Context: The presence of ischemic changes on electrocardiogram (ECG) correlates with poorer outcomes in patients with acute chest pain.
Objective: To determine the prognostic value of various ECG presentations of acute myocardial ischemia.
Design: Retrospective analysis of the presenting ECGs of patients enrolled in Global Use of Strategies To Open Occluded Arteries in Acute Coronary Syndromes (GUSTO-IIb).
Setting: Three hundred seventy-three hospitals in 13 countries in North America, Europe, Australia, and New Zealand.
Patients: A total of 12142 patients who reported symptoms of cardiac ischemia at rest within 12 hours of admission and had signs of myocardial ischemia confirmed by ECG. On presenting ECG, 22% of patients had T-wave inversion, 28% had ST-segment elevation, 35% had ST-segment depression, and 15% had a combination of ST-segment elevation and depression.
Main outcome measure: Ability of presenting ECG to predict death or myocardial reinfarction during the first 30 days of follow-up.
Results: The 30-day incidence of death or myocardial reinfarction was 5.5% in patients with T-wave inversion, 9.4% in those with ST-segment elevation, 10.5% in those with ST-segment depression, and 12.4% in those with ST-segment elevation and depression (P<.001). After adjusting for factors associated with an increased risk of 30-day death or reinfarction, compared with those who had T-wave inversion only, the odds of 30-day death or reinfarction were 1.68 (95% confidence interval [CI], 1.36-2.08) in those with ST-segment elevation, 1.62 (95% CI, 1.32-1.98) for those with ST-segment depression, and 2.27 (95% CI, 1.80-2.86) for those with combined elevation and depression. An elevated creatine kinase level at admission correlated with a higher risk of death (odds ratio [OR], 2.36; 95% CI, 1.92-2.91) and death or reinfarction (OR, 1.56; 95% CI, 1.32-1.85). The ECG category and creatine kinase level at admission remained highly predictive of death and myocardial infarction after multivariate adjustment for the significant baseline predictors of events.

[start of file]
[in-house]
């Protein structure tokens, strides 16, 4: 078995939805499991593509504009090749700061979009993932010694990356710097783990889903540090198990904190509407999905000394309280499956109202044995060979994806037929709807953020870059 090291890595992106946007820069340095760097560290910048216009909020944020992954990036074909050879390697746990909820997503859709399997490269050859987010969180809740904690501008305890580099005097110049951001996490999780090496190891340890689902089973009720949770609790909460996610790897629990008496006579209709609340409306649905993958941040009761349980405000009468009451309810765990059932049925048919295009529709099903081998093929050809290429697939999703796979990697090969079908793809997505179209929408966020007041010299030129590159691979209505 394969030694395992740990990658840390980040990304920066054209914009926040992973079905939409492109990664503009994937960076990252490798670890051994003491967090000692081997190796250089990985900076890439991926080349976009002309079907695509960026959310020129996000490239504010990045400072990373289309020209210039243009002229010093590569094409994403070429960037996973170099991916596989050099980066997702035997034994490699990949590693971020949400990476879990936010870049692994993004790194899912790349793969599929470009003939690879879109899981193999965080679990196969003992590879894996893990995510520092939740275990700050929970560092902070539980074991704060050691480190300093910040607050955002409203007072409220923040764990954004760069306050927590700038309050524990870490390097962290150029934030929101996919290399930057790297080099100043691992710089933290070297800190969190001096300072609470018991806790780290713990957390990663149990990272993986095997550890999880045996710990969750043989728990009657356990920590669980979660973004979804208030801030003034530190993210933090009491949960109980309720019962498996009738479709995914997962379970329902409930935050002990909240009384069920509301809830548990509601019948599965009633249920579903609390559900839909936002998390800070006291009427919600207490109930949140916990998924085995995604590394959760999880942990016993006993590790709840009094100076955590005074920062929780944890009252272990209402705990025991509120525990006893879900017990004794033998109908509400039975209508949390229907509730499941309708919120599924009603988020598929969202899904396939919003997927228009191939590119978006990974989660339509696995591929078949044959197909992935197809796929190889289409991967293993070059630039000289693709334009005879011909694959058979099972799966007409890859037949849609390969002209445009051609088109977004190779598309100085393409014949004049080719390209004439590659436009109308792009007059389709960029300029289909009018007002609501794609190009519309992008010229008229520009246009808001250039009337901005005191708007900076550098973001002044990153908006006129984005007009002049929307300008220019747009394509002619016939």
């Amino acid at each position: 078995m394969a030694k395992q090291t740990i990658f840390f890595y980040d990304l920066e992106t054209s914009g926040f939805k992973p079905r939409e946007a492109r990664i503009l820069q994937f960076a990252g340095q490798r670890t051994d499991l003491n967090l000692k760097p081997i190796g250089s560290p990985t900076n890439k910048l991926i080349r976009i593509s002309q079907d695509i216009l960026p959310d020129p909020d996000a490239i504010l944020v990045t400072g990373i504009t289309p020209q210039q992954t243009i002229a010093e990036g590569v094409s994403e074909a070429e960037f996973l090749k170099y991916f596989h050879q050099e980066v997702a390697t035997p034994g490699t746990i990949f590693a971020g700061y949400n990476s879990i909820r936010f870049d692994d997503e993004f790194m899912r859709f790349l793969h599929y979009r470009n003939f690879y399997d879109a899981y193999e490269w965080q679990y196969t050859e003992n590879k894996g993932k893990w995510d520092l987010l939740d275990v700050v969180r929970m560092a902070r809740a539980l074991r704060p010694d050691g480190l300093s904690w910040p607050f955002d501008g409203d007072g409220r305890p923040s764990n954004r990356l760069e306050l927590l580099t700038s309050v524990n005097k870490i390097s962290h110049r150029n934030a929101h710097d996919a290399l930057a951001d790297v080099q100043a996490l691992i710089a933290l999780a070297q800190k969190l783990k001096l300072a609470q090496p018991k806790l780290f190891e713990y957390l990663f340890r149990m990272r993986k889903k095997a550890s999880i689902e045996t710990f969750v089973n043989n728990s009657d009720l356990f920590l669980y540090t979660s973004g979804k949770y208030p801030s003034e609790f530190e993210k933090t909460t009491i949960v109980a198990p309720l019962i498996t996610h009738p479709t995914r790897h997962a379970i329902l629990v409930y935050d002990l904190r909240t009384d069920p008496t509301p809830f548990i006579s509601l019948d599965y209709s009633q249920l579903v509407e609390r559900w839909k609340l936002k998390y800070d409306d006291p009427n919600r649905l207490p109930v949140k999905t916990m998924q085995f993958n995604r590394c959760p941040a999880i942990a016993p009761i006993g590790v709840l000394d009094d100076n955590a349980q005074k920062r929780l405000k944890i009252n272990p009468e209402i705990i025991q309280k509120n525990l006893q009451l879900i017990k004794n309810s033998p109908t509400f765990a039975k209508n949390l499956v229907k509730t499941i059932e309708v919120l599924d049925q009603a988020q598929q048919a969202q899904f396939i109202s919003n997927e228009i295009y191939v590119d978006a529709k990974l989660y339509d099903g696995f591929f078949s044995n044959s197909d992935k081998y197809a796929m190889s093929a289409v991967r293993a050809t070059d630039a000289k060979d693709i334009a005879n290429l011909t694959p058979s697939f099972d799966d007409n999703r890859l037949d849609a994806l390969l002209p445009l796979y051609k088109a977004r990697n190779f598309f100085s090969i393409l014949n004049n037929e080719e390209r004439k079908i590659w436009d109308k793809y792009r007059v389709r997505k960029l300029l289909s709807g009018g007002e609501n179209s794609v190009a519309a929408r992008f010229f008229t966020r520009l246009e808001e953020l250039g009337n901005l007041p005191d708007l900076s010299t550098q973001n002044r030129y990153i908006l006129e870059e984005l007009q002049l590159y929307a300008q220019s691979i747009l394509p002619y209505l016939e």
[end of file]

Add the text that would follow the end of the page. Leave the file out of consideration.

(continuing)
Conclusions: The ECG at presentation allows immediate risk stratification across the spectrum of acute coronary syndromes. An elevated creatine kinase level at admission is associated with worse outcomes.